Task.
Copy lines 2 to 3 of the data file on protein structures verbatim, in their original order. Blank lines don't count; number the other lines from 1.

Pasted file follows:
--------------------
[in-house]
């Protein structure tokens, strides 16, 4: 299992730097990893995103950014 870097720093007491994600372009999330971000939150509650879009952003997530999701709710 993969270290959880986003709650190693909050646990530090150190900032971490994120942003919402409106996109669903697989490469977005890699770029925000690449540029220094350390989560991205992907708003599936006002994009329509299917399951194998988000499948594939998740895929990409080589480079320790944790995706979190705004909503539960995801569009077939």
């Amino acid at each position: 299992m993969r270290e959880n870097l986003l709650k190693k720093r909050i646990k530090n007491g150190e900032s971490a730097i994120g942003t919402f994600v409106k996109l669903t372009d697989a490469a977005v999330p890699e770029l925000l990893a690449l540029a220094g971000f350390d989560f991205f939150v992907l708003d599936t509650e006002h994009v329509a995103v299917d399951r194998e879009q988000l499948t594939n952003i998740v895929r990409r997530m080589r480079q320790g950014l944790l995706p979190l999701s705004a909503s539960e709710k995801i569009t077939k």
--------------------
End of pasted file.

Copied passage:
């Protein structure tokens, strides 16, 4: 299992730097990893995103950014 870097720093007491994600372009999330971000939150509650879009952003997530999701709710 993969270290959880986003709650190693909050646990530090150190900032971490994120942003919402409106996109669903697989490469977005890699770029925000690449540029220094350390989560991205992907708003599936006002994009329509299917399951194998988000499948594939998740895929990409080589480079320790944790995706979190705004909503539960995801569009077939």
């Amino acid at each position: 299992m993969r270290e959880n870097l986003l709650k190693k720093r909050i646990k530090n007491g150190e900032s971490a730097i994120g942003t919402f994600v409106k996109l669903t372009d697989a490469a977005v999330p890699e770029l925000l990893a690449l540029a220094g971000f350390d989560f991205f939150v992907l708003d599936t509650e006002h994009v329509a995103v299917d399951r194998e879009q988000l499948t594939n952003i998740v895929r990409r997530m080589r480079q320790g950014l944790l995706p979190l999701s705004a909503s539960e709710k995801i569009t077939k």